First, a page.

I would like to share with you the 5 most important aspects photographers or somebody who commissions visual stories can play with in visual storytelling.


  • Format
    Photojournalism takes place almost exclusively in landscape format. Firstly, because it corresponds to our natural perspective, and secondly, because magazines are almost exclusively based on landscape-format layouts. Our viewing habits, however, are increasingly trimmed to a vertical 16:9 format by smartphones, whereas images in square format are becoming more and more familiar through Instagram. Photographer Pieter Ten Hoopen proved that unusual choices in image format can support the visual storytelling of a story. He took his route "the Migrant Caravan" as square photos – which might have been another reason for him to be honoured at the World Press Photo Awards 2019.
  • Motive 
    For photographers, it's great to be able to think outside the box. The possibilities for selecting motifs are endless and usually arise unexpectedly. The aim should be that the viewer quickly understands the individual elements of the photo, but can only decipher the connections and the actual message of it at second or third glance. After all, photos that inform and entertain the viewer are the best motivation to read an article.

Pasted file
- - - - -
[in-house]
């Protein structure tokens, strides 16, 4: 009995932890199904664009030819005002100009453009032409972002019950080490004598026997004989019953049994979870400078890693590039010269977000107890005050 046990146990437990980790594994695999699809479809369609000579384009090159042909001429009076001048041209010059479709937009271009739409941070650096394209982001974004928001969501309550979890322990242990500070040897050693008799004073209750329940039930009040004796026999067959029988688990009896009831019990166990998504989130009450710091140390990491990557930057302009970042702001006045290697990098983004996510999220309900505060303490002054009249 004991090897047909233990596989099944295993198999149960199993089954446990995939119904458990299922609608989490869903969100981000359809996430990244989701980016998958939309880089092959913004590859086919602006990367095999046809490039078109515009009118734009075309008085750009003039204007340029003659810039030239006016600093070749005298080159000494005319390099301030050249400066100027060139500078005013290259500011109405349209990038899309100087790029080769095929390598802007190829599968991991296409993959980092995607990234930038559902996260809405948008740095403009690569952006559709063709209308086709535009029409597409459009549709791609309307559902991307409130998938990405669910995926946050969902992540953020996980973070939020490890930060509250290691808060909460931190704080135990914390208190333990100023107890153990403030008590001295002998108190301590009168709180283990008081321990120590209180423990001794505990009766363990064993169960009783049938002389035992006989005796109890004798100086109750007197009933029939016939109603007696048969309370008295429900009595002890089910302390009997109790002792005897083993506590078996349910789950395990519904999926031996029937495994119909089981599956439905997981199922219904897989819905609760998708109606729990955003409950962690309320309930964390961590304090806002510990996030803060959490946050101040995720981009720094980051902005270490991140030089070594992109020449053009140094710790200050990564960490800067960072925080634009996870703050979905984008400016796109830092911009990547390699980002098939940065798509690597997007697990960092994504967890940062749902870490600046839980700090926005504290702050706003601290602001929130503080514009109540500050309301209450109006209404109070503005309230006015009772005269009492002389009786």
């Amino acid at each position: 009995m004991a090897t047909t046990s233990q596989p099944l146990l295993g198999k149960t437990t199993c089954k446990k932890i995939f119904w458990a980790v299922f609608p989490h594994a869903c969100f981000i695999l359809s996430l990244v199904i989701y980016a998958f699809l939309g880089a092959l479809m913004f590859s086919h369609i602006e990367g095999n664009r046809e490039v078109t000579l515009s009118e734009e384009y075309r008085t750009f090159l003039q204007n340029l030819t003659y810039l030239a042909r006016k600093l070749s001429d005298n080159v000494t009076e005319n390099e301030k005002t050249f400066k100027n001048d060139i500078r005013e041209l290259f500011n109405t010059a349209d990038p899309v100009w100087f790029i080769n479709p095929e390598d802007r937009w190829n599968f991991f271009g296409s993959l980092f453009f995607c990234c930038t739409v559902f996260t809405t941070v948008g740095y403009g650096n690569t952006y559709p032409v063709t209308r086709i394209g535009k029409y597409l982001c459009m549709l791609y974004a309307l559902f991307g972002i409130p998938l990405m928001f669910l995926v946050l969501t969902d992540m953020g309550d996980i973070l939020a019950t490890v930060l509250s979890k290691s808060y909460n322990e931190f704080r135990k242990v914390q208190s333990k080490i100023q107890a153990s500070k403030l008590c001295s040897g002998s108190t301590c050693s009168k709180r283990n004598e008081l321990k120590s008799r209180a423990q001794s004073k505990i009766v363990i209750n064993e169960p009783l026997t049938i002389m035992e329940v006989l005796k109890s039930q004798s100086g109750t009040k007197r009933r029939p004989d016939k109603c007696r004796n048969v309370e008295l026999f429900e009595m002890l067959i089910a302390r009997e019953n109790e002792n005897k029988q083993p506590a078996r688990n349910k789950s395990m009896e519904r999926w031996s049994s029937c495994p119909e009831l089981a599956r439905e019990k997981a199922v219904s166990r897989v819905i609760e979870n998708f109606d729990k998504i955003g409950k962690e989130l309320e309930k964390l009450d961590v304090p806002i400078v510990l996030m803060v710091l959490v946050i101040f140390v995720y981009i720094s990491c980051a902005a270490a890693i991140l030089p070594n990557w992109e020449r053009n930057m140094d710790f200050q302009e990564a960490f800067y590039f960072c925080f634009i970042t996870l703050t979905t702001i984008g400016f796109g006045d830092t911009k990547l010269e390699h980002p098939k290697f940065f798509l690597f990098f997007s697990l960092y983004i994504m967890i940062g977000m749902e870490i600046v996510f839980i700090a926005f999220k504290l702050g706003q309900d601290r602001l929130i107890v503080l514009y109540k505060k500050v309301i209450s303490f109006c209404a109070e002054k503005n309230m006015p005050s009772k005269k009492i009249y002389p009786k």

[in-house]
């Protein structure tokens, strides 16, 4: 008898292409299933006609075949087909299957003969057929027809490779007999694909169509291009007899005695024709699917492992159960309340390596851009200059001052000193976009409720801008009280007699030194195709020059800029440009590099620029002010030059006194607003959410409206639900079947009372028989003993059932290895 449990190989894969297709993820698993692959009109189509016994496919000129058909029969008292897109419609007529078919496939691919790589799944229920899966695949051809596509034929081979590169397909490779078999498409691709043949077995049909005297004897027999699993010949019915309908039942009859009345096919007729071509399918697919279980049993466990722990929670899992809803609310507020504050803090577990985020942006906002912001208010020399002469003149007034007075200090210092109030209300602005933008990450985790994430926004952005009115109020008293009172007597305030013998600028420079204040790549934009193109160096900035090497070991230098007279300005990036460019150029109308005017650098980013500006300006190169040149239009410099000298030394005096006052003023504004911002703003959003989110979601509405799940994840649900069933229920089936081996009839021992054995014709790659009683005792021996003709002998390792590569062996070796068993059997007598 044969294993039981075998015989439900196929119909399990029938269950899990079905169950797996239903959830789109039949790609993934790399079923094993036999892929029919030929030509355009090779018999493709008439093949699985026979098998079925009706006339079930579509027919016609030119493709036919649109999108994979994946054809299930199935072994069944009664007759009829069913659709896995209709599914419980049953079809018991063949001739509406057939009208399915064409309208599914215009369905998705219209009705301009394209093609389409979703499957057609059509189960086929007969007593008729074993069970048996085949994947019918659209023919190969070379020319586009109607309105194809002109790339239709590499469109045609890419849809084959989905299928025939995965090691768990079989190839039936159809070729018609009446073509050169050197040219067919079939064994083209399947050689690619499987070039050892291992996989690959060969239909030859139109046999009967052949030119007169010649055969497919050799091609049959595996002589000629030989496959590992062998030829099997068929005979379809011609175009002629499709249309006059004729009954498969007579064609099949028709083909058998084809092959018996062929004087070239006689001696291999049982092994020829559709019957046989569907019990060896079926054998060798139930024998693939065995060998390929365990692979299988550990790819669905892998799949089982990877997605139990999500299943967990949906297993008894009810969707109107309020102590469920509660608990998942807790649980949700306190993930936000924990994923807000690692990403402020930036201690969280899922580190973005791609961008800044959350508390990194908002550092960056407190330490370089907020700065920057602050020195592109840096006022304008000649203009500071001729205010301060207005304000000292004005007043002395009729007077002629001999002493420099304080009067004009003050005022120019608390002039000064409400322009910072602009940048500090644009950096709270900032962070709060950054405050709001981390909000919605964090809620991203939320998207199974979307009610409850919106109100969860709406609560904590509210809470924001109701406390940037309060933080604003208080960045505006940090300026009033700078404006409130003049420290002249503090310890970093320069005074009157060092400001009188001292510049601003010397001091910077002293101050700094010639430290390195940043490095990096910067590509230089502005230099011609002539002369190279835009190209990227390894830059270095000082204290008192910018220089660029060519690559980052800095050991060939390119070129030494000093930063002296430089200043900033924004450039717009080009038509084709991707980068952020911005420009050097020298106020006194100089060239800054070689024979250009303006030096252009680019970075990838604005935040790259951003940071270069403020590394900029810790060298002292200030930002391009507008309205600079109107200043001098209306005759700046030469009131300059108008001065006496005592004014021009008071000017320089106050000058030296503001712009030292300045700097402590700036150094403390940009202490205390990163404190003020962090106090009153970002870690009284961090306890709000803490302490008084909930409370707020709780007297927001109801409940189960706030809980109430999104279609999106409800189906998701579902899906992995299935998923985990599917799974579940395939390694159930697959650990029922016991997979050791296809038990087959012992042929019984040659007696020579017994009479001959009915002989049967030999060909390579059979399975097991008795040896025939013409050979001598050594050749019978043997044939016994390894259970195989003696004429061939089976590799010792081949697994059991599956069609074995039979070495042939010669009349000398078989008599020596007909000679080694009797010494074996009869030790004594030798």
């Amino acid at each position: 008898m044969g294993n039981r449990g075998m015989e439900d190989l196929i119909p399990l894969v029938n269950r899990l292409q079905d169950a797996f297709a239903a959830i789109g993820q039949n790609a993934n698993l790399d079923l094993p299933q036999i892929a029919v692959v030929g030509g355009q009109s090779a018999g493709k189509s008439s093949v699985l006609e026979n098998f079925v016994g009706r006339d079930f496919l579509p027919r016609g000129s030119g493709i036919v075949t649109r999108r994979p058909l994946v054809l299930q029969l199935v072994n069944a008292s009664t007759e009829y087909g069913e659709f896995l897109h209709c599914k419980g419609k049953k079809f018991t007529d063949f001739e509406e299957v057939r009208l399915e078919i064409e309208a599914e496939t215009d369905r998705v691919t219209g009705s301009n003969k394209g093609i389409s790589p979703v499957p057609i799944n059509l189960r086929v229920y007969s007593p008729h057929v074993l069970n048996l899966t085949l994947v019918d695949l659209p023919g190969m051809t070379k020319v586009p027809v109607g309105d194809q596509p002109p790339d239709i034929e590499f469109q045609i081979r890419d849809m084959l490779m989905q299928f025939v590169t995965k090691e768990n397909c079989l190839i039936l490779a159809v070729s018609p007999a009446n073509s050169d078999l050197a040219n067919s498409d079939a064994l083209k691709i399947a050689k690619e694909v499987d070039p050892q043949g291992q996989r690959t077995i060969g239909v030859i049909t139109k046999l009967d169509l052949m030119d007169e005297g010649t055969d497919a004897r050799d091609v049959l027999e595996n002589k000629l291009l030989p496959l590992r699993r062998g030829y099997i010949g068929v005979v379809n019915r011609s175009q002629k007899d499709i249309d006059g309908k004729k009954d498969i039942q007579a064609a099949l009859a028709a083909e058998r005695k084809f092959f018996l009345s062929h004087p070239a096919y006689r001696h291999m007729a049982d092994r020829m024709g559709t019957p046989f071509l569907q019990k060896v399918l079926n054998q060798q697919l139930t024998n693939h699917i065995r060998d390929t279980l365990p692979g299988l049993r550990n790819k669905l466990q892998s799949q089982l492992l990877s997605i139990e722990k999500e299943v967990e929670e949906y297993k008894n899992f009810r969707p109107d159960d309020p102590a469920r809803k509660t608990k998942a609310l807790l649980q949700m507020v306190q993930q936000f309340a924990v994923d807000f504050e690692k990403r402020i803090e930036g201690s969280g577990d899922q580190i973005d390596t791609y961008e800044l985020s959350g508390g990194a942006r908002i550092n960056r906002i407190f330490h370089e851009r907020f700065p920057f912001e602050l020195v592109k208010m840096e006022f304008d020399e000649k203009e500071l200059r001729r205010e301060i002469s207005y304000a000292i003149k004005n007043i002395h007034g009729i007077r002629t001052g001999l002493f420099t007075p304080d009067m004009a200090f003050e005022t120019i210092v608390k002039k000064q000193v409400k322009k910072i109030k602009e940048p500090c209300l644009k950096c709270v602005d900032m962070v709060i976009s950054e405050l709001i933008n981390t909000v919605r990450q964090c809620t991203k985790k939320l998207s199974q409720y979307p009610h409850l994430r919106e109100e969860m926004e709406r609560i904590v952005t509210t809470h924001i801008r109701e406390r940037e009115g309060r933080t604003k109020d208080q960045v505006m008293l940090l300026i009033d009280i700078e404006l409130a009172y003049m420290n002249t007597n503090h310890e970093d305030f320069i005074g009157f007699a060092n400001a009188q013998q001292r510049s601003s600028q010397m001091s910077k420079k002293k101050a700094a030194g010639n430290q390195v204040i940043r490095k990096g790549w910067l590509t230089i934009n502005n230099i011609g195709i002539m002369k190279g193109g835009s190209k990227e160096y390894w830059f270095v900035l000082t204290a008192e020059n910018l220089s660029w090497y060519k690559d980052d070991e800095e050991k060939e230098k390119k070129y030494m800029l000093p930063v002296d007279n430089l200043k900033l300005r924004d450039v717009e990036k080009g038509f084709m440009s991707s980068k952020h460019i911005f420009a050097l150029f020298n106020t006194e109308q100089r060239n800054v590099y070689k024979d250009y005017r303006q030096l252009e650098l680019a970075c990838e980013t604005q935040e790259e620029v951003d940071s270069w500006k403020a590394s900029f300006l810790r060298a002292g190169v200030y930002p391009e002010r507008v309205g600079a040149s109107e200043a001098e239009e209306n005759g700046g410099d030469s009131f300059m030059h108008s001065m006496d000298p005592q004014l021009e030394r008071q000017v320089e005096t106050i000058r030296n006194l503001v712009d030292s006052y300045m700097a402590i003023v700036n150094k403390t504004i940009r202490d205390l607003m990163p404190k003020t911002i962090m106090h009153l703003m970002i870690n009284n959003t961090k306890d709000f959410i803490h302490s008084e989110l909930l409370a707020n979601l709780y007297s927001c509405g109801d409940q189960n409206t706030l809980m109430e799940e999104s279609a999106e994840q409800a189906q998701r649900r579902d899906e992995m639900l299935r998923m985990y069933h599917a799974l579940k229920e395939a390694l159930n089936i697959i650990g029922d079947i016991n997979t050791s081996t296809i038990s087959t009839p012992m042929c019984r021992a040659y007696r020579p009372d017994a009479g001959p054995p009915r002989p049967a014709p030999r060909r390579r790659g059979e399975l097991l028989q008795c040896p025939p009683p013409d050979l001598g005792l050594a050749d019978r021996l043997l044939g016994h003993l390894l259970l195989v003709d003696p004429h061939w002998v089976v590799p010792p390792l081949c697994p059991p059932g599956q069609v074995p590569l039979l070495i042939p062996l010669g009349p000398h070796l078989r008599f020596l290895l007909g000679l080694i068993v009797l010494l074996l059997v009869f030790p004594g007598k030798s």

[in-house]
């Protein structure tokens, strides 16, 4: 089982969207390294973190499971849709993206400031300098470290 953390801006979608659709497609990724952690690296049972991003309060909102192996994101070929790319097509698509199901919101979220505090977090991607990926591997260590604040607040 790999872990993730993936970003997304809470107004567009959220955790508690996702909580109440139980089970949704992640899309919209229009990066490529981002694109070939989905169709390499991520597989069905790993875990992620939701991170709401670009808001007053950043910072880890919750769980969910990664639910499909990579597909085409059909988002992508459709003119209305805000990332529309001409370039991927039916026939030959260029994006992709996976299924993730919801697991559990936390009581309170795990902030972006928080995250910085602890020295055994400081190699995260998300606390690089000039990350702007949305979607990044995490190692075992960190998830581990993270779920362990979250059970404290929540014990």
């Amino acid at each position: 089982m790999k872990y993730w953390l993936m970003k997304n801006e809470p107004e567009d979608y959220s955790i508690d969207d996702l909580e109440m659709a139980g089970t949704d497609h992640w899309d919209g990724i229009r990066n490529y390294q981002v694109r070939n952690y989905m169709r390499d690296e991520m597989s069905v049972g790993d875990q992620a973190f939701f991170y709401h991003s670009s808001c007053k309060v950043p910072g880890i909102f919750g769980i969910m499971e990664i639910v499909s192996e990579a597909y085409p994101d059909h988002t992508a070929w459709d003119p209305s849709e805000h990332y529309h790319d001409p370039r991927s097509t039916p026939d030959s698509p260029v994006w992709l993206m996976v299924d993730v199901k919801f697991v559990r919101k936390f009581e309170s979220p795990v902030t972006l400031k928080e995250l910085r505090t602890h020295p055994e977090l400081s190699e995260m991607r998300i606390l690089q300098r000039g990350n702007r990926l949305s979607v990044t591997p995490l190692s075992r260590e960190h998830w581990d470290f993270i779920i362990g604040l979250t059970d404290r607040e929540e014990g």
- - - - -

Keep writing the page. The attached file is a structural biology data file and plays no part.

• Colours
    Colours usually only come into the photo in post-processing. But even with classic colour filters in front of the lamps or the lens, artistic effects can be achieved during the shoot. They support the visual storytelling and can give a series a uniform look.

The last two aspects I would like to explore via a story of the Fairpicture photographer Fabrice Mbonankira from Burundi and his images of the daily life of Dieudonné, created in 2019.


Dieudonné is a 36-year-old man living in Bujumbura, Burundi. He’s been married since 2004 and is the father of four children. He gave up begging in 2007 in order to earn a living. 

© Fabrice Mbonankira, «DIO», 2019

The majority of Fabrice’s work was spent communicating to gain Dieudonnés confidence to open his heart and the door of his family home to him. To get there it took Fabrice over four intense days of conversations, explanations of the intentions of the project and its aim. What was needed was to create real familiarity between him and „Dio” until a friendship was born – that continues until today. This is just some background to better explain the last two aspects.


© Fabrice Mbonankira, «DIO», 2019

  • Composition
    What do we see in the photo above? Downtown Bujumbura and Dieudonné – his stand, where he sells food and other products. This is his usual environment. We see many details. The photo composition was chosen that way to convey a lot of information. Thus, despite its many details, the composition appears visually calm. Through composition, we can make our audience look at a photo in a certain way. We are able to build tension, to target focus, but also to visually create calm. 
  • Perspective 
    For many, perspective is one of the most important design elements in the visualisation of an article. And something that photographers – apart from technical aspects such as focal length, aperture or shutter speed – can influence themselves. Below you can see Dieudonné’s line of vision and the observed situation. It corresponds to his own view of the street. As a viewer of the photo, you can literally feel how he moves with his wheelchair between these large buses.